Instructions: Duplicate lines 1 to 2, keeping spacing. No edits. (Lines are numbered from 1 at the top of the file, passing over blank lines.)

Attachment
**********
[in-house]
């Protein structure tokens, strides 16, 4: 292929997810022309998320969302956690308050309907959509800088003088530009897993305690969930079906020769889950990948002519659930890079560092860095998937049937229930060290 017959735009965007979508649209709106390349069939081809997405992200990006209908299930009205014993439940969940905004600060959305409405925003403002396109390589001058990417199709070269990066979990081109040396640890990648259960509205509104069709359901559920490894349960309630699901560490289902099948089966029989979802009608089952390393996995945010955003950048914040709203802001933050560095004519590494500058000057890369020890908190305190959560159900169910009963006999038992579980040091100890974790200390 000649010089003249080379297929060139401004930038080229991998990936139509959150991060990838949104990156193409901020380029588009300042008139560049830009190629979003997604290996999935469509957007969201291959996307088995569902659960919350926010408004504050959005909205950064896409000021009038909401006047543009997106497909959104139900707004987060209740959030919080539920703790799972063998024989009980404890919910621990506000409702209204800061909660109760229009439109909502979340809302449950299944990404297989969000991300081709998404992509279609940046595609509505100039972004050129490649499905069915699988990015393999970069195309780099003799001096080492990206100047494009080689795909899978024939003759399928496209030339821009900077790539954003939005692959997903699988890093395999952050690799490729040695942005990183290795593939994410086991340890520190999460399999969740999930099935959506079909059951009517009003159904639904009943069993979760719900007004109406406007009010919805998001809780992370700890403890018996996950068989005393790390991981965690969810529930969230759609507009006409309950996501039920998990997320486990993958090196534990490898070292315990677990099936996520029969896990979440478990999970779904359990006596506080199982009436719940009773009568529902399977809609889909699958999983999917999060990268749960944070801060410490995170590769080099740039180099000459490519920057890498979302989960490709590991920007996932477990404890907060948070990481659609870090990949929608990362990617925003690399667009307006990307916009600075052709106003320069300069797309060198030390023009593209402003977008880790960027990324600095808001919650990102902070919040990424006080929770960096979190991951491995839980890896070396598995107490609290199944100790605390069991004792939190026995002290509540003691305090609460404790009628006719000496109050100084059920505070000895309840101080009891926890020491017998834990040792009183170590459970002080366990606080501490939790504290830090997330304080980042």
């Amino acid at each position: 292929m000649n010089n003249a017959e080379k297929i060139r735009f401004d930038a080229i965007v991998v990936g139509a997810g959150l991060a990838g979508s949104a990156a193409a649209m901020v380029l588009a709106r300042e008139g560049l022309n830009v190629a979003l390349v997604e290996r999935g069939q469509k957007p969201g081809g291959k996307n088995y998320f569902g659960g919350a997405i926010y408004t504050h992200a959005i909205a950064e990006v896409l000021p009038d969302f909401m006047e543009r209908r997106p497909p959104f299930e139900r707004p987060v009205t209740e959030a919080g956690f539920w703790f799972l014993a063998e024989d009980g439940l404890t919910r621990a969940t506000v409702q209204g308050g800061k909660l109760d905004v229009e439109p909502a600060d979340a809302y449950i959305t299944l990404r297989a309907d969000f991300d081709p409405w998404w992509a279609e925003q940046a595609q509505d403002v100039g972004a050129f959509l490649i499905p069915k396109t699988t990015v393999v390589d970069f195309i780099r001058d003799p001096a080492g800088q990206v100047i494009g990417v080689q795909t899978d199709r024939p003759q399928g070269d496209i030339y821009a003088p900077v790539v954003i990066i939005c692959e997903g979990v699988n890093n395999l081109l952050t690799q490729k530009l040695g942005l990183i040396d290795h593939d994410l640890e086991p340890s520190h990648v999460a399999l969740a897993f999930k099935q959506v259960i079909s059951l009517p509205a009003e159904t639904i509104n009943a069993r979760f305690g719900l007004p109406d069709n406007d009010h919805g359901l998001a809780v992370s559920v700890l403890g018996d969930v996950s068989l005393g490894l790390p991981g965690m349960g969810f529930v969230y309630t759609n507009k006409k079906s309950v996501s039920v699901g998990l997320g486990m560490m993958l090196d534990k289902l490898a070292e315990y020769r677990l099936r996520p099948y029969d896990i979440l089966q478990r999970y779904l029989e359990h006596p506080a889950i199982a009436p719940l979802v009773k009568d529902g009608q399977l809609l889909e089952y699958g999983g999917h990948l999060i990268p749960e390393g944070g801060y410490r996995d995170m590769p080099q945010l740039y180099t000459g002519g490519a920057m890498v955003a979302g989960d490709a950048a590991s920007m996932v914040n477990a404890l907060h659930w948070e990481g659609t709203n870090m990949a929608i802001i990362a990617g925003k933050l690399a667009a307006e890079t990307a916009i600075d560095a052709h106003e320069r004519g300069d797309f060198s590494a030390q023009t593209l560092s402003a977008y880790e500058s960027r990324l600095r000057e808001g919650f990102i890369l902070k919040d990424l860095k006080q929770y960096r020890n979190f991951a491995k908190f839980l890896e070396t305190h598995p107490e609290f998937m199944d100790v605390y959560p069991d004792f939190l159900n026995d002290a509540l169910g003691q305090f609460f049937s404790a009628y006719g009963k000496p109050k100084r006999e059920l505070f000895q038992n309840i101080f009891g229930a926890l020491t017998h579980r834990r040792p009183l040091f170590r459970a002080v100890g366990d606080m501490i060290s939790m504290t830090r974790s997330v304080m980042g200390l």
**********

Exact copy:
[in-house]
């Protein structure tokens, strides 16, 4: 292929997810022309998320969302956690308050309907959509800088003088530009897993305690969930079906020769889950990948002519659930890079560092860095998937049937229930060290 017959735009965007979508649209709106390349069939081809997405992200990006209908299930009205014993439940969940905004600060959305409405925003403002396109390589001058990417199709070269990066979990081109040396640890990648259960509205509104069709359901559920490894349960309630699901560490289902099948089966029989979802009608089952390393996995945010955003950048914040709203802001933050560095004519590494500058000057890369020890908190305190959560159900169910009963006999038992579980040091100890974790200390 000649010089003249080379297929060139401004930038080229991998990936139509959150991060990838949104990156193409901020380029588009300042008139560049830009190629979003997604290996999935469509957007969201291959996307088995569902659960919350926010408004504050959005909205950064896409000021009038909401006047543009997106497909959104139900707004987060209740959030919080539920703790799972063998024989009980404890919910621990506000409702209204800061909660109760229009439109909502979340809302449950299944990404297989969000991300081709998404992509279609940046595609509505100039972004050129490649499905069915699988990015393999970069195309780099003799001096080492990206100047494009080689795909899978024939003759399928496209030339821009900077790539954003939005692959997903699988890093395999952050690799490729040695942005990183290795593939994410086991340890520190999460399999969740999930099935959506079909059951009517009003159904639904009943069993979760719900007004109406406007009010919805998001809780992370700890403890018996996950068989005393790390991981965690969810529930969230759609507009006409309950996501039920998990997320486990993958090196534990490898070292315990677990099936996520029969896990979440478990999970779904359990006596506080199982009436719940009773009568529902399977809609889909699958999983999917999060990268749960944070801060410490995170590769080099740039180099000459490519920057890498979302989960490709590991920007996932477990404890907060948070990481659609870090990949929608990362990617925003690399667009307006990307916009600075052709106003320069300069797309060198030390023009593209402003977008880790960027990324600095808001919650990102902070919040990424006080929770960096979190991951491995839980890896070396598995107490609290199944100790605390069991004792939190026995002290509540003691305090609460404790009628006719000496109050100084059920505070000895309840101080009891926890020491017998834990040792009183170590459970002080366990606080501490939790504290830090997330304080980042």